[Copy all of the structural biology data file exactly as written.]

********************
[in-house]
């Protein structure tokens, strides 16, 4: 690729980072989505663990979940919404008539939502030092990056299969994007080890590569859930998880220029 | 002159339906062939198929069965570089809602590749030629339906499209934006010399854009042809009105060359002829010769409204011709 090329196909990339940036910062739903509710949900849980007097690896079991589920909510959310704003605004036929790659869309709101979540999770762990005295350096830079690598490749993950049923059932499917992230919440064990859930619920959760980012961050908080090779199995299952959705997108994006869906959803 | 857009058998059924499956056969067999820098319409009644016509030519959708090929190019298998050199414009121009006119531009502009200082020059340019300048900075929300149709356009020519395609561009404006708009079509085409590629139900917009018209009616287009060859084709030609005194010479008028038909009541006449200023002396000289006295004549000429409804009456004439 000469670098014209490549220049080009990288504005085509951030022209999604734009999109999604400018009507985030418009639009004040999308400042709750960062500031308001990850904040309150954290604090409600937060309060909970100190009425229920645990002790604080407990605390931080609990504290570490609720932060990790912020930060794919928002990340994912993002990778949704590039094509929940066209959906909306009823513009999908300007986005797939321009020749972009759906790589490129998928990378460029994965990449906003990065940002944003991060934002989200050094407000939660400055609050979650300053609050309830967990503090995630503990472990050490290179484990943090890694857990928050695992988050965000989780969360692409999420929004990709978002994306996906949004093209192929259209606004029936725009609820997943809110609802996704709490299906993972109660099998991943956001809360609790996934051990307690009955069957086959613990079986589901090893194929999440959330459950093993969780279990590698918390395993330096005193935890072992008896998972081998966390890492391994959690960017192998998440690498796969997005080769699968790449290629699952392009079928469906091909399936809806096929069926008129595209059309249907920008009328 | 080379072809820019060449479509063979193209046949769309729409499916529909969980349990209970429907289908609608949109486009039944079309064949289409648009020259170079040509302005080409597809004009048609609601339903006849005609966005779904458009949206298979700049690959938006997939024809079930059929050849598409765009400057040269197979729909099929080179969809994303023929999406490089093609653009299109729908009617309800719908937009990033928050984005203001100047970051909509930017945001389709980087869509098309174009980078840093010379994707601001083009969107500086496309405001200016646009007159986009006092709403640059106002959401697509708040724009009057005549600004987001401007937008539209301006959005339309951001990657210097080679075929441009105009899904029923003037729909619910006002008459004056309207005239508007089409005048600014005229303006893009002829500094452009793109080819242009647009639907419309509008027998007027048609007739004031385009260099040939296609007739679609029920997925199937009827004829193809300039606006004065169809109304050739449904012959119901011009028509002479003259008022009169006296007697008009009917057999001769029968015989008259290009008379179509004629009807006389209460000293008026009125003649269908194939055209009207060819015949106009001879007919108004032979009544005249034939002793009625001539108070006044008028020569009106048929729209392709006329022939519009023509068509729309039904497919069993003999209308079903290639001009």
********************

[in-house]
């Protein structure tokens, strides 16, 4: 690729980072989505663990979940919404008539939502030092990056299969994007080890590569859930998880220029 | 002159339906062939198929069965570089809602590749030629339906499209934006010399854009042809009105060359002829010769409204011709 090329196909990339940036910062739903509710949900849980007097690896079991589920909510959310704003605004036929790659869309709101979540999770762990005295350096830079690598490749993950049923059932499917992230919440064990859930619920959760980012961050908080090779199995299952959705997108994006869906959803 | 857009058998059924499956056969067999820098319409009644016509030519959708090929190019298998050199414009121009006119531009502009200082020059340019300048900075929300149709356009020519395609561009404006708009079509085409590629139900917009018209009616287009060859084709030609005194010479008028038909009541006449200023002396000289006295004549000429409804009456004439 000469670098014209490549220049080009990288504005085509951030022209999604734009999109999604400018009507985030418009639009004040999308400042709750960062500031308001990850904040309150954290604090409600937060309060909970100190009425229920645990002790604080407990605390931080609990504290570490609720932060990790912020930060794919928002990340994912993002990778949704590039094509929940066209959906909306009823513009999908300007986005797939321009020749972009759906790589490129998928990378460029994965990449906003990065940002944003991060934002989200050094407000939660400055609050979650300053609050309830967990503090995630503990472990050490290179484990943090890694857990928050695992988050965000989780969360692409999420929004990709978002994306996906949004093209192929259209606004029936725009609820997943809110609802996704709490299906993972109660099998991943956001809360609790996934051990307690009955069957086959613990079986589901090893194929999440959330459950093993969780279990590698918390395993330096005193935890072992008896998972081998966390890492391994959690960017192998998440690498796969997005080769699968790449290629699952392009079928469906091909399936809806096929069926008129595209059309249907920008009328 | 080379072809820019060449479509063979193209046949769309729409499916529909969980349990209970429907289908609608949109486009039944079309064949289409648009020259170079040509302005080409597809004009048609609601339903006849005609966005779904458009949206298979700049690959938006997939024809079930059929050849598409765009400057040269197979729909099929080179969809994303023929999406490089093609653009299109729908009617309800719908937009990033928050984005203001100047970051909509930017945001389709980087869509098309174009980078840093010379994707601001083009969107500086496309405001200016646009007159986009006092709403640059106002959401697509708040724009009057005549600004987001401007937008539209301006959005339309951001990657210097080679075929441009105009899904029923003037729909619910006002008459004056309207005239508007089409005048600014005229303006893009002829500094452009793109080819242009647009639907419309509008027998007027048609007739004031385009260099040939296609007739679609029920997925199937009827004829193809300039606006004065169809109304050739449904012959119901011009028509002479003259008022009169006296007697008009009917057999001769029968015989008259290009008379179509004629009807006389209460000293008026009125003649269908194939055209009207060819015949106009001879007919108004032979009544005249034939002793009625001539108070006044008028020569009106048929729209392709006329022939519009023509068509729309039904497919069993003999209308079903290639001009």